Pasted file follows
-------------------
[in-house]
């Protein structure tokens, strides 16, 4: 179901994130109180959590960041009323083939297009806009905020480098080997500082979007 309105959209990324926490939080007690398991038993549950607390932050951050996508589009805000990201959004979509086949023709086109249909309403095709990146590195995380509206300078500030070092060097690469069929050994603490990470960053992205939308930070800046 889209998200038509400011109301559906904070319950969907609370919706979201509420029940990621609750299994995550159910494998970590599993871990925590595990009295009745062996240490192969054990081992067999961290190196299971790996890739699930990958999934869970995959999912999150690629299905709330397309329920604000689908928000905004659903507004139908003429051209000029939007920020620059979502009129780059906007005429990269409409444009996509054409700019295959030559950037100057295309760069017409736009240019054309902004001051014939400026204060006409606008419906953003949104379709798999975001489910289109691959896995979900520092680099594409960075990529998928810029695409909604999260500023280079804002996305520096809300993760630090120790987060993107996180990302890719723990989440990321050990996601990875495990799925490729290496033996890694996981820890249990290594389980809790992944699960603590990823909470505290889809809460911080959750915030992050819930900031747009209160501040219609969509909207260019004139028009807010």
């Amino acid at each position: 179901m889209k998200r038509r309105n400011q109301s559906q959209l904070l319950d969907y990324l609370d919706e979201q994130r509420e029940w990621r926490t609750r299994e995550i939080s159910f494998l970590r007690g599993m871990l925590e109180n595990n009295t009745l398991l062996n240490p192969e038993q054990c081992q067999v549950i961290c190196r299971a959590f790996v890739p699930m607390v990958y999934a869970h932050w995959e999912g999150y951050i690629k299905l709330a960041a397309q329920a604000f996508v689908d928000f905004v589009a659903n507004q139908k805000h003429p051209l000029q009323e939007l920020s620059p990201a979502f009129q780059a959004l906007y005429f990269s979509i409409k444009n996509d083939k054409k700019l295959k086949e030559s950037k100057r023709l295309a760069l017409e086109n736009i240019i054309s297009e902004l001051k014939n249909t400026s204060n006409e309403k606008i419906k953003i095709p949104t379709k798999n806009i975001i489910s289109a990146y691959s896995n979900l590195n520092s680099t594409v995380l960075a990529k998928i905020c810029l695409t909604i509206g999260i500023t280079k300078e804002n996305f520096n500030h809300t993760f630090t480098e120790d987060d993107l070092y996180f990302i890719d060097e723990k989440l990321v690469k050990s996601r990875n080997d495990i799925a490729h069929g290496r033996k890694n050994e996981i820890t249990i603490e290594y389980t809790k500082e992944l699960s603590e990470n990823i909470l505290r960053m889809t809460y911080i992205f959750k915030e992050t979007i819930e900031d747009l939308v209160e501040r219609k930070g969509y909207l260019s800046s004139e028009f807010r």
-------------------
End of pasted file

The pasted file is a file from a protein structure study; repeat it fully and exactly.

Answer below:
[in-house]
């Protein structure tokens, strides 16, 4: 179901994130109180959590960041009323083939297009806009905020480098080997500082979007 309105959209990324926490939080007690398991038993549950607390932050951050996508589009805000990201959004979509086949023709086109249909309403095709990146590195995380509206300078500030070092060097690469069929050994603490990470960053992205939308930070800046 889209998200038509400011109301559906904070319950969907609370919706979201509420029940990621609750299994995550159910494998970590599993871990925590595990009295009745062996240490192969054990081992067999961290190196299971790996890739699930990958999934869970995959999912999150690629299905709330397309329920604000689908928000905004659903507004139908003429051209000029939007920020620059979502009129780059906007005429990269409409444009996509054409700019295959030559950037100057295309760069017409736009240019054309902004001051014939400026204060006409606008419906953003949104379709798999975001489910289109691959896995979900520092680099594409960075990529998928810029695409909604999260500023280079804002996305520096809300993760630090120790987060993107996180990302890719723990989440990321050990996601990875495990799925490729290496033996890694996981820890249990290594389980809790992944699960603590990823909470505290889809809460911080959750915030992050819930900031747009209160501040219609969509909207260019004139028009807010």
């Amino acid at each position: 179901m889209k998200r038509r309105n400011q109301s559906q959209l904070l319950d969907y990324l609370d919706e979201q994130r509420e029940w990621r926490t609750r299994e995550i939080s159910f494998l970590r007690g599993m871990l925590e109180n595990n009295t009745l398991l062996n240490p192969e038993q054990c081992q067999v549950i961290c190196r299971a959590f790996v890739p699930m607390v990958y999934a869970h932050w995959e999912g999150y951050i690629k299905l709330a960041a397309q329920a604000f996508v689908d928000f905004v589009a659903n507004q139908k805000h003429p051209l000029q009323e939007l920020s620059p990201a979502f009129q780059a959004l906007y005429f990269s979509i409409k444009n996509d083939k054409k700019l295959k086949e030559s950037k100057r023709l295309a760069l017409e086109n736009i240019i054309s297009e902004l001051k014939n249909t400026s204060n006409e309403k606008i419906k953003i095709p949104t379709k798999n806009i975001i489910s289109a990146y691959s896995n979900l590195n520092s680099t594409v995380l960075a990529k998928i905020c810029l695409t909604i509206g999260i500023t280079k300078e804002n996305f520096n500030h809300t993760f630090t480098e120790d987060d993107l070092y996180f990302i890719d060097e723990k989440l990321v690469k050990s996601r990875n080997d495990i799925a490729h069929g290496r033996k890694n050994e996981i820890t249990i603490e290594y389980t809790k500082e992944l699960s603590e990470n990823i909470l505290r960053m889809t809460y911080i992205f959750k915030e992050t979007i819930e900031d747009l939308v209160e501040r219609k930070g969509y909207l260019s800046s004139e028009f807010r």